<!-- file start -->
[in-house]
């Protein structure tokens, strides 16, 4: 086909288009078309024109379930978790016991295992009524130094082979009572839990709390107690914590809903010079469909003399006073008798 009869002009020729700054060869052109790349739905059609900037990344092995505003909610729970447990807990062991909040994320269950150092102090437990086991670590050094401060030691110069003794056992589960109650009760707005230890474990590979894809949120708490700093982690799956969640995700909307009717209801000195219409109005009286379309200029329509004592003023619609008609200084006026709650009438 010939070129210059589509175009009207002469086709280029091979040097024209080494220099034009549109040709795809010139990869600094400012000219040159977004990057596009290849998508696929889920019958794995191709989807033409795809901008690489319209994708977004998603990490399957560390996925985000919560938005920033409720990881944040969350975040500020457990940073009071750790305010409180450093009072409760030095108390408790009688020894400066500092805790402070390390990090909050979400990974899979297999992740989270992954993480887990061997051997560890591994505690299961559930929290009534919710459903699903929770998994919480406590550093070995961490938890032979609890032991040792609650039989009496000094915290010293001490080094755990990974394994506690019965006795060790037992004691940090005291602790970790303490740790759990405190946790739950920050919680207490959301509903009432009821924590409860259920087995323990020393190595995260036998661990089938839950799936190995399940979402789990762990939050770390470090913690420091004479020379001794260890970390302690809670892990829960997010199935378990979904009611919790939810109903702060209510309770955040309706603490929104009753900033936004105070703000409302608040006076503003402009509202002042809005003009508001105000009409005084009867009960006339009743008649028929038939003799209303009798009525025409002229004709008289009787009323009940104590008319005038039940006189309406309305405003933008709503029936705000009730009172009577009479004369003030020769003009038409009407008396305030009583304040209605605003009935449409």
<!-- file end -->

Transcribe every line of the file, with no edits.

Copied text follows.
[in-house]
């Protein structure tokens, strides 16, 4: 086909288009078309024109379930978790016991295992009524130094082979009572839990709390107690914590809903010079469909003399006073008798 009869002009020729700054060869052109790349739905059609900037990344092995505003909610729970447990807990062991909040994320269950150092102090437990086991670590050094401060030691110069003794056992589960109650009760707005230890474990590979894809949120708490700093982690799956969640995700909307009717209801000195219409109005009286379309200029329509004592003023619609008609200084006026709650009438 010939070129210059589509175009009207002469086709280029091979040097024209080494220099034009549109040709795809010139990869600094400012000219040159977004990057596009290849998508696929889920019958794995191709989807033409795809901008690489319209994708977004998603990490399957560390996925985000919560938005920033409720990881944040969350975040500020457990940073009071750790305010409180450093009072409760030095108390408790009688020894400066500092805790402070390390990090909050979400990974899979297999992740989270992954993480887990061997051997560890591994505690299961559930929290009534919710459903699903929770998994919480406590550093070995961490938890032979609890032991040792609650039989009496000094915290010293001490080094755990990974394994506690019965006795060790037992004691940090005291602790970790303490740790759990405190946790739950920050919680207490959301509903009432009821924590409860259920087995323990020393190595995260036998661990089938839950799936190995399940979402789990762990939050770390470090913690420091004479020379001794260890970390302690809670892990829960997010199935378990979904009611919790939810109903702060209510309770955040309706603490929104009753900033936004105070703000409302608040006076503003402009509202002042809005003009508001105000009409005084009867009960006339009743008649028929038939003799209303009798009525025409002229004709008289009787009323009940104590008319005038039940006189309406309305405003933008709503029936705000009730009172009577009479004369003030020769003009038409009407008396305030009583304040209605605003009935449409």